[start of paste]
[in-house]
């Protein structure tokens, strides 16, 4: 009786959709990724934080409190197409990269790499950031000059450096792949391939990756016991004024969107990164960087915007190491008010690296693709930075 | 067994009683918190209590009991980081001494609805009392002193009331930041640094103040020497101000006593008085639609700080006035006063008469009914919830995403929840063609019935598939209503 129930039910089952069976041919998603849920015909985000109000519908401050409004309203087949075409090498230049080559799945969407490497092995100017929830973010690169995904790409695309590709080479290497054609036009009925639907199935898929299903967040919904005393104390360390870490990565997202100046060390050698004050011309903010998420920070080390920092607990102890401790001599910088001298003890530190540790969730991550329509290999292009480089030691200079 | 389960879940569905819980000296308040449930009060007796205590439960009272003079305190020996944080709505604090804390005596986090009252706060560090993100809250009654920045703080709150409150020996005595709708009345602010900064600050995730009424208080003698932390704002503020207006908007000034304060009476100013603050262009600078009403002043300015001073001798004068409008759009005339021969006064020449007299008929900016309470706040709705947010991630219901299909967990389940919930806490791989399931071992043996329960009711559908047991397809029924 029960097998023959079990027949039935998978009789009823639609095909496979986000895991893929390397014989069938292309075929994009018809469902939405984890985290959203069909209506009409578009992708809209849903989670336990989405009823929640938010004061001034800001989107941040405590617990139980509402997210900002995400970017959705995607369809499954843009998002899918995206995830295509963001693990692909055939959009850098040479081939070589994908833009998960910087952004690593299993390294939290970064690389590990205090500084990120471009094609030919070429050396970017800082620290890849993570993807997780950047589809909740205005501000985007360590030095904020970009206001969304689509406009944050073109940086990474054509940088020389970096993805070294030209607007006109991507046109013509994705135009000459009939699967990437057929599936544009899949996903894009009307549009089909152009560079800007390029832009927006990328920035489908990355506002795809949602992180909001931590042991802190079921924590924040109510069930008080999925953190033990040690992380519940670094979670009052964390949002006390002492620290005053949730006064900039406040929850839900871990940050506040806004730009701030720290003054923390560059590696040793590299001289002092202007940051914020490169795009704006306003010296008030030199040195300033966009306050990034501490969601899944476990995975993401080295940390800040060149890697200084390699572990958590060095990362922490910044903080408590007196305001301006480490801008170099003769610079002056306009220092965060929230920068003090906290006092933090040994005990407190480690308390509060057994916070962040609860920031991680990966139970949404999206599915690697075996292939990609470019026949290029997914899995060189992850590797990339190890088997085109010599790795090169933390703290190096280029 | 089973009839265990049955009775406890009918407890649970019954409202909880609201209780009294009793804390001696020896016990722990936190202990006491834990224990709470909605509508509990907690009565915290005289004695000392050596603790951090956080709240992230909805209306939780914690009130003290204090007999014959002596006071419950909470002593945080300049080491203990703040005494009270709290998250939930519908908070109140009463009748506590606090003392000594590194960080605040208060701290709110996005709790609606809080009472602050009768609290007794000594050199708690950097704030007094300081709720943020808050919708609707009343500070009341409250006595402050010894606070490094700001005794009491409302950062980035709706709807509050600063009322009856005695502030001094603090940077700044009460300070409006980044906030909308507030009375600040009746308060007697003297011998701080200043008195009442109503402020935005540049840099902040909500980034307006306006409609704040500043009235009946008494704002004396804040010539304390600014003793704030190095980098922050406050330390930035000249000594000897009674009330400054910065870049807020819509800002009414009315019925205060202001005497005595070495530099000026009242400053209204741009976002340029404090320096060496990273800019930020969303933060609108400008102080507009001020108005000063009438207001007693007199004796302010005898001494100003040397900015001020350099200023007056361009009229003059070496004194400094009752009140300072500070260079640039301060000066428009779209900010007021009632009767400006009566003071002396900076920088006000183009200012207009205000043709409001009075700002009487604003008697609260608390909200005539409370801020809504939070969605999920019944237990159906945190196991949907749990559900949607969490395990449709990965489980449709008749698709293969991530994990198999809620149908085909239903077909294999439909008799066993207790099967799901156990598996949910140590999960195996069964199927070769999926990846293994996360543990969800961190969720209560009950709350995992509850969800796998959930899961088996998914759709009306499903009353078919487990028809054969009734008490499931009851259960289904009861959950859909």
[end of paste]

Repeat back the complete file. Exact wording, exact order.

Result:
[in-house]
């Protein structure tokens, strides 16, 4: 009786959709990724934080409190197409990269790499950031000059450096792949391939990756016991004024969107990164960087915007190491008010690296693709930075 | 067994009683918190209590009991980081001494609805009392002193009331930041640094103040020497101000006593008085639609700080006035006063008469009914919830995403929840063609019935598939209503 129930039910089952069976041919998603849920015909985000109000519908401050409004309203087949075409090498230049080559799945969407490497092995100017929830973010690169995904790409695309590709080479290497054609036009009925639907199935898929299903967040919904005393104390360390870490990565997202100046060390050698004050011309903010998420920070080390920092607990102890401790001599910088001298003890530190540790969730991550329509290999292009480089030691200079 | 389960879940569905819980000296308040449930009060007796205590439960009272003079305190020996944080709505604090804390005596986090009252706060560090993100809250009654920045703080709150409150020996005595709708009345602010900064600050995730009424208080003698932390704002503020207006908007000034304060009476100013603050262009600078009403002043300015001073001798004068409008759009005339021969006064020449007299008929900016309470706040709705947010991630219901299909967990389940919930806490791989399931071992043996329960009711559908047991397809029924 029960097998023959079990027949039935998978009789009823639609095909496979986000895991893929390397014989069938292309075929994009018809469902939405984890985290959203069909209506009409578009992708809209849903989670336990989405009823929640938010004061001034800001989107941040405590617990139980509402997210900002995400970017959705995607369809499954843009998002899918995206995830295509963001693990692909055939959009850098040479081939070589994908833009998960910087952004690593299993390294939290970064690389590990205090500084990120471009094609030919070429050396970017800082620290890849993570993807997780950047589809909740205005501000985007360590030095904020970009206001969304689509406009944050073109940086990474054509940088020389970096993805070294030209607007006109991507046109013509994705135009000459009939699967990437057929599936544009899949996903894009009307549009089909152009560079800007390029832009927006990328920035489908990355506002795809949602992180909001931590042991802190079921924590924040109510069930008080999925953190033990040690992380519940670094979670009052964390949002006390002492620290005053949730006064900039406040929850839900871990940050506040806004730009701030720290003054923390560059590696040793590299001289002092202007940051914020490169795009704006306003010296008030030199040195300033966009306050990034501490969601899944476990995975993401080295940390800040060149890697200084390699572990958590060095990362922490910044903080408590007196305001301006480490801008170099003769610079002056306009220092965060929230920068003090906290006092933090040994005990407190480690308390509060057994916070962040609860920031991680990966139970949404999206599915690697075996292939990609470019026949290029997914899995060189992850590797990339190890088997085109010599790795090169933390703290190096280029 | 089973009839265990049955009775406890009918407890649970019954409202909880609201209780009294009793804390001696020896016990722990936190202990006491834990224990709470909605509508509990907690009565915290005289004695000392050596603790951090956080709240992230909805209306939780914690009130003290204090007999014959002596006071419950909470002593945080300049080491203990703040005494009270709290998250939930519908908070109140009463009748506590606090003392000594590194960080605040208060701290709110996005709790609606809080009472602050009768609290007794000594050199708690950097704030007094300081709720943020808050919708609707009343500070009341409250006595402050010894606070490094700001005794009491409302950062980035709706709807509050600063009322009856005695502030001094603090940077700044009460300070409006980044906030909308507030009375600040009746308060007697003297011998701080200043008195009442109503402020935005540049840099902040909500980034307006306006409609704040500043009235009946008494704002004396804040010539304390600014003793704030190095980098922050406050330390930035000249000594000897009674009330400054910065870049807020819509800002009414009315019925205060202001005497005595070495530099000026009242400053209204741009976002340029404090320096060496990273800019930020969303933060609108400008102080507009001020108005000063009438207001007693007199004796302010005898001494100003040397900015001020350099200023007056361009009229003059070496004194400094009752009140300072500070260079640039301060000066428009779209900010007021009632009767400006009566003071002396900076920088006000183009200012207009205000043709409001009075700002009487604003008697609260608390909200005539409370801020809504939070969605999920019944237990159906945190196991949907749990559900949607969490395990449709990965489980449709008749698709293969991530994990198999809620149908085909239903077909294999439909008799066993207790099967799901156990598996949910140590999960195996069964199927070769999926990846293994996360543990969800961190969720209560009950709350995992509850969800796998959930899961088996998914759709009306499903009353078919487990028809054969009734008490499931009851259960289904009861959950859909």